Cajun Chicken and Sausage Gumbo

“Some people think that New Orleans cuisine is Cajun cuisine. It isn't. It's Creole cuisine, where most sauces and gravies are prepared with tomato. To delight in true Cajun cuisine, one must travel west of New Orleans into Acadiana, where, in my opinion, the food is much better! Just be sure that you like spicy because most of it is highly seasoned. My mother taught me how to make Gumbo. I usually make enough to freeze in portions so that I'll always have some on hand. Potato salad is traditionally served as a side dish.....oh, and of course, some good, crusty, garlic french bread to sop up the juice. :)”
1hr 45mins

Ingredients Nutrition


  1. Brown chicken thighs and sausage in a cast iron dutch oven. If you don't have a cast iron dutch oven, just be sure to use a heavy pot, such as a Magnalite or something similar. Remove from pot and let cool.
  2. Add oil to the pot. With wire whisk, blend in flour. Continue stirring constantly over medium to medium-high heat until flour is the color of chocolate syrup. IT IS VERY IMPORTANT TO CONSTANTLY STIR THIS! If the roux burns, there's no fixing it. You'll have to start over, completely. This step will take a while to achieve the chocolate color and is the most time-consuming part of the recipe. Once the flour has browned to this point, quickly add onions, bell pepper, and celery. Cook until onions are transparent. Add enough water or chicken broth to fill the pot about half way. Simmer.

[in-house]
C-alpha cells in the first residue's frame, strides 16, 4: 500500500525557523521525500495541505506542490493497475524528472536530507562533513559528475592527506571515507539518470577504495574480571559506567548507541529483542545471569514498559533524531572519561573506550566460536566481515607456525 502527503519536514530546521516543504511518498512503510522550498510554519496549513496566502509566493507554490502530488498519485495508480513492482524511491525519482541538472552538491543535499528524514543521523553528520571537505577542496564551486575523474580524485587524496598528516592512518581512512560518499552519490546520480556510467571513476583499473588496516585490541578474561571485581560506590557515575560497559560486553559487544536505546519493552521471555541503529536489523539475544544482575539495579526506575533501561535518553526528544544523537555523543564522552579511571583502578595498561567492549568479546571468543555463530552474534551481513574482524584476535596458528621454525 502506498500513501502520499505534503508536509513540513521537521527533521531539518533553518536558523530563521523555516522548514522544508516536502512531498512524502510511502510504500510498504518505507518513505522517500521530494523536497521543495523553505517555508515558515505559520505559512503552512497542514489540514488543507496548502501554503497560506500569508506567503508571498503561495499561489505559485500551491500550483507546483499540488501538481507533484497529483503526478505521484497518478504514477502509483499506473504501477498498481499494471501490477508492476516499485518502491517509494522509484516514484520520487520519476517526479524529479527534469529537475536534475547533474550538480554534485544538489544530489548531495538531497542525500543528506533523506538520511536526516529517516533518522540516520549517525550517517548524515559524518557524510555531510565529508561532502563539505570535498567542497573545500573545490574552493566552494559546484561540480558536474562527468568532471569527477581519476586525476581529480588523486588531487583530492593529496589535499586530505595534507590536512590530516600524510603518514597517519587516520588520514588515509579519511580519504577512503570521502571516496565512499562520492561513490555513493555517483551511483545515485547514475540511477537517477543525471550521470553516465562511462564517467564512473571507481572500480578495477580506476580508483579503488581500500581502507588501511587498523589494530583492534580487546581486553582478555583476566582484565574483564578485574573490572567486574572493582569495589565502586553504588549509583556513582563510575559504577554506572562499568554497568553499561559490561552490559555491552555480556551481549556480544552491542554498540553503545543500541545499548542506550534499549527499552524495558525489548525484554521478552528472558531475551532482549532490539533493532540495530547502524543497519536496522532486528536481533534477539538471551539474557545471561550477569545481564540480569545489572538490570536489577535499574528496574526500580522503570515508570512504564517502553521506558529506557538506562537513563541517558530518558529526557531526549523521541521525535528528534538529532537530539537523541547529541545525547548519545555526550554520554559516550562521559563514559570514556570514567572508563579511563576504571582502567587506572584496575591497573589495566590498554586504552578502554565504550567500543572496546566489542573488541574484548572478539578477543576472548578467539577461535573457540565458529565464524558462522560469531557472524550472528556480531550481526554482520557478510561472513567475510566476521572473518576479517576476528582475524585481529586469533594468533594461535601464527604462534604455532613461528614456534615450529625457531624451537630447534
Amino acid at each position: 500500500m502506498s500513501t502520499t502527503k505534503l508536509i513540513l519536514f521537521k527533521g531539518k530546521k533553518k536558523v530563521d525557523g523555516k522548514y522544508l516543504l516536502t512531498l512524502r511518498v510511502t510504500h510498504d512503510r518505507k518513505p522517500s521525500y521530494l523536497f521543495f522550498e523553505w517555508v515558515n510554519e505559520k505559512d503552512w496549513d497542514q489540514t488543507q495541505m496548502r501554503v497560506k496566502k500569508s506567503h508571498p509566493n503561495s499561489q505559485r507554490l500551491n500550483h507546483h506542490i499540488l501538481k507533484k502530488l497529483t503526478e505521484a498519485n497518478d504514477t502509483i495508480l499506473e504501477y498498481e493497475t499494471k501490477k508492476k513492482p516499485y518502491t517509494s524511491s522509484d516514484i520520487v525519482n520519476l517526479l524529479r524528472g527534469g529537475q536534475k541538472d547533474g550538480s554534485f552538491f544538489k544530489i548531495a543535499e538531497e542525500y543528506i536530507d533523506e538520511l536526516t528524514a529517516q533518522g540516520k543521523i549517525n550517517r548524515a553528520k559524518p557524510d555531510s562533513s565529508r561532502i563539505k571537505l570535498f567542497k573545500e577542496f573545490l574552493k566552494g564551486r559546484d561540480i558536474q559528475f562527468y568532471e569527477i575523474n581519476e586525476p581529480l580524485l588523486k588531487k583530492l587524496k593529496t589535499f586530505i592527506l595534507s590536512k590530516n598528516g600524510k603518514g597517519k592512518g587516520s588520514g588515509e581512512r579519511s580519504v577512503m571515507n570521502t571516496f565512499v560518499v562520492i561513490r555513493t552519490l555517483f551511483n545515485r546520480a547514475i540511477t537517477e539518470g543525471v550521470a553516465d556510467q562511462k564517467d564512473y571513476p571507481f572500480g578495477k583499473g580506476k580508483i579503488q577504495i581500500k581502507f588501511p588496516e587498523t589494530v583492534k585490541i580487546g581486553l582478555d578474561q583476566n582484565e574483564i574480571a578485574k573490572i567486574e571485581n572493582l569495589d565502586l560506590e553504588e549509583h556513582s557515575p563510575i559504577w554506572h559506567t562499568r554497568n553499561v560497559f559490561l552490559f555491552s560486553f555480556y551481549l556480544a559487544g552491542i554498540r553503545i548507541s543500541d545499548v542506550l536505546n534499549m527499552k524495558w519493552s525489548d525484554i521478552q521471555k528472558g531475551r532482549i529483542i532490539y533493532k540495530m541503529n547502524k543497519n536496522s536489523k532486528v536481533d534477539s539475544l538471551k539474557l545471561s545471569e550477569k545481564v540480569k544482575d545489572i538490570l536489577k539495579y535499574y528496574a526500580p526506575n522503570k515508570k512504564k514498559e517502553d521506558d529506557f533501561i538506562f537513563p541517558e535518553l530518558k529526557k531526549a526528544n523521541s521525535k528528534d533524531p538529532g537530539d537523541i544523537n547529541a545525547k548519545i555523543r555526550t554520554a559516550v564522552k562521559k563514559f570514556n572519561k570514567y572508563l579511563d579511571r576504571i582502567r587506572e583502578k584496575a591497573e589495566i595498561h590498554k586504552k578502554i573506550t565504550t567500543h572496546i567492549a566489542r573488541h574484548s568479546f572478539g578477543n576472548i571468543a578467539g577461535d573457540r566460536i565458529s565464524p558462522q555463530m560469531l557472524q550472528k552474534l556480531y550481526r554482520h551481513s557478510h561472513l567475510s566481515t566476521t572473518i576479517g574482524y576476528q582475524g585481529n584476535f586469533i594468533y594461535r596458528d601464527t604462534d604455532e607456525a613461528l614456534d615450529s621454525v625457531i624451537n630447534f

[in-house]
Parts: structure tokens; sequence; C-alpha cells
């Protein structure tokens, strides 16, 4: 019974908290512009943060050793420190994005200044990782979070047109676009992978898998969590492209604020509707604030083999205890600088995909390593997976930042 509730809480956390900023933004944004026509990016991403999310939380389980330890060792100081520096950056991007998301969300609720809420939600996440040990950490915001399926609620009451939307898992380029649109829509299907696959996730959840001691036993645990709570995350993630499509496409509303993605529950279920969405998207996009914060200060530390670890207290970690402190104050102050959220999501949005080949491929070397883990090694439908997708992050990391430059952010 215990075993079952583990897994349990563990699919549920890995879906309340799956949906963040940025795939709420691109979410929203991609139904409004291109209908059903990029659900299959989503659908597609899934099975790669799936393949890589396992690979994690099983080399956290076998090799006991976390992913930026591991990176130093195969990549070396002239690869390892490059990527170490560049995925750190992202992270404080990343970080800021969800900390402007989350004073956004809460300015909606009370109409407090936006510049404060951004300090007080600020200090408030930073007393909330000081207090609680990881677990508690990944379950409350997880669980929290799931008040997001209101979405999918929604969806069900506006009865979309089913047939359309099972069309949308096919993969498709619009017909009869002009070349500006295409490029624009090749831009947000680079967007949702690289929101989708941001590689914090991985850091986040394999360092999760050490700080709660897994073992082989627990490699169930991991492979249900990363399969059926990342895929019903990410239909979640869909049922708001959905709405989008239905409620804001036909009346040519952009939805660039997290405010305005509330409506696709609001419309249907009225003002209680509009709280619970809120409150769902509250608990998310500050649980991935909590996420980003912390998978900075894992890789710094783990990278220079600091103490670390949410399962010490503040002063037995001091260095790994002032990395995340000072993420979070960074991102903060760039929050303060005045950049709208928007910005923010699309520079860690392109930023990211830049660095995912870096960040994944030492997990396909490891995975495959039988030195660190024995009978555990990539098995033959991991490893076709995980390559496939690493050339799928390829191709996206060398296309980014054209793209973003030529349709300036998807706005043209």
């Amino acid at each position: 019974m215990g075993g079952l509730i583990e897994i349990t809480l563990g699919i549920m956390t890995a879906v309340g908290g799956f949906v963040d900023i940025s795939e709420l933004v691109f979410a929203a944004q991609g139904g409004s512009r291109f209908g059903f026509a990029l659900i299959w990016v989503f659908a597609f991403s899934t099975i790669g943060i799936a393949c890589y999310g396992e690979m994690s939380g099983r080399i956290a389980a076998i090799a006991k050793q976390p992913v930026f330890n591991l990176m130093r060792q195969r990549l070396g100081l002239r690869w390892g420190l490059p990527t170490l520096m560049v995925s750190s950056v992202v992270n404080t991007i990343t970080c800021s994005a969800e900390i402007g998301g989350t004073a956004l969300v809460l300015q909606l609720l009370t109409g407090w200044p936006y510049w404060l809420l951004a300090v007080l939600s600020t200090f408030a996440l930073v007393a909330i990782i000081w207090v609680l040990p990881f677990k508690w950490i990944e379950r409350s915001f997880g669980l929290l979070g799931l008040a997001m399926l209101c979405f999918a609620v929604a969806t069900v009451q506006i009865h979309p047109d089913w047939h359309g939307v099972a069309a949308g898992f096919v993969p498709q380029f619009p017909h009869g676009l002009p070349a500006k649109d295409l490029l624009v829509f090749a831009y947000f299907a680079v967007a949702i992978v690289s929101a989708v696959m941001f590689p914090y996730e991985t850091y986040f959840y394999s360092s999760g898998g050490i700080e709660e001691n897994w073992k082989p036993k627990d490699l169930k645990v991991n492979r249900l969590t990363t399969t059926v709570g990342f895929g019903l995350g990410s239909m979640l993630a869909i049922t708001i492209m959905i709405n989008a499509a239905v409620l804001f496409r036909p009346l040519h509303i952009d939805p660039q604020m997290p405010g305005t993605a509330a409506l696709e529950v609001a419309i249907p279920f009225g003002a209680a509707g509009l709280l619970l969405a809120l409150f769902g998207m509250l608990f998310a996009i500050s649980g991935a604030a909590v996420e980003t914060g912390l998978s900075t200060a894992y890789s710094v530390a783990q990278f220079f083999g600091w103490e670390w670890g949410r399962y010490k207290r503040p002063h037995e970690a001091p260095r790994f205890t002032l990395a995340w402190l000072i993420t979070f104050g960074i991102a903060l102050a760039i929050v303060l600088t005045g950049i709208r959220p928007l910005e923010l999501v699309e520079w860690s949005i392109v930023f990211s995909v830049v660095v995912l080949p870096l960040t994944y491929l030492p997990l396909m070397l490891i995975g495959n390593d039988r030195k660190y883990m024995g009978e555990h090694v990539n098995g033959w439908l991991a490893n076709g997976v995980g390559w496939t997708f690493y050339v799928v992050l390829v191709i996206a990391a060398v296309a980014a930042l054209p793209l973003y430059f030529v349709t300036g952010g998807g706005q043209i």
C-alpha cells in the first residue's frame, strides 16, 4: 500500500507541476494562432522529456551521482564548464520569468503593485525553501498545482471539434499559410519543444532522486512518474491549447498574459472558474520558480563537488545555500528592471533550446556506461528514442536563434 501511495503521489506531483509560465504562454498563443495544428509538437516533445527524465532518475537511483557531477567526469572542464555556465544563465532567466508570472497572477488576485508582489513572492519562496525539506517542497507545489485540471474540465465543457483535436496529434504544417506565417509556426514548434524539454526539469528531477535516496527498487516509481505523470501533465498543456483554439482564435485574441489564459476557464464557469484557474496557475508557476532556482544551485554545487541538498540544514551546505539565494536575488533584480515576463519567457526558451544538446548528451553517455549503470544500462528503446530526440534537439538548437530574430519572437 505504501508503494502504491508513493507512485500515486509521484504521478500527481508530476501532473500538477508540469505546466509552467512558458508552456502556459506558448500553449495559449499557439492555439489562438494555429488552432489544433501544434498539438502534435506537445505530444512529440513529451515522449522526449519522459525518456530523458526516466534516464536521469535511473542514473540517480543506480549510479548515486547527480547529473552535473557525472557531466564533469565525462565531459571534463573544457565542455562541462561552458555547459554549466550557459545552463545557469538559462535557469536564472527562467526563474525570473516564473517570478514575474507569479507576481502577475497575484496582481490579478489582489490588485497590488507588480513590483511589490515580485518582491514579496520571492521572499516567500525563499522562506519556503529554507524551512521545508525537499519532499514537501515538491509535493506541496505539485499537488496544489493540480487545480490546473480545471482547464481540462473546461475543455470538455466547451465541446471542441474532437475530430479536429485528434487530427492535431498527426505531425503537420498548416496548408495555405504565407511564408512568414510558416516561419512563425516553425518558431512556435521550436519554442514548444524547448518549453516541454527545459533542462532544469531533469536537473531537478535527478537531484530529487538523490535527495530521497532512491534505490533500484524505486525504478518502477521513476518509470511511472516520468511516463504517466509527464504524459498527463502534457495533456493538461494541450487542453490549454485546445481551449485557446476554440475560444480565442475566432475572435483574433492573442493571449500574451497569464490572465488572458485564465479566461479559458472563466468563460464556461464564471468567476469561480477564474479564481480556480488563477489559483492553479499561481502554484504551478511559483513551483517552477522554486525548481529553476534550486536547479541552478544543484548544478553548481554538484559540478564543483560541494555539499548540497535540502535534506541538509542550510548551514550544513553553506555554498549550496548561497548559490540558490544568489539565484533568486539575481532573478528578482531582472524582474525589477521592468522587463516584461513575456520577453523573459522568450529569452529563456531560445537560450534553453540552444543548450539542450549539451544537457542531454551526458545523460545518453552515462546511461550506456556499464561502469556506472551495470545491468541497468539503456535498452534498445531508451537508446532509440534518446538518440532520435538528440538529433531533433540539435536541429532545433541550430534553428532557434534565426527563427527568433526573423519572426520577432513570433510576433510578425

3. Meanwhile, debone chicken. Add sausage to the pot.
  4. Add minced garlic, salt, and cayenne.
  5. Let simmer for about an hour. In the last 20 minutes, add deboned chicken. If needed, add enough water or broth to cover the chicken.
  6. With a large spoon, skim as much fat as possible from the top.
  7. Serve in a soup plate, over hot cooked rice.
  8. Sprinkle green onions, parsley, and file in the bowls.
  9. MMMMMMMMMM -- good stuff!

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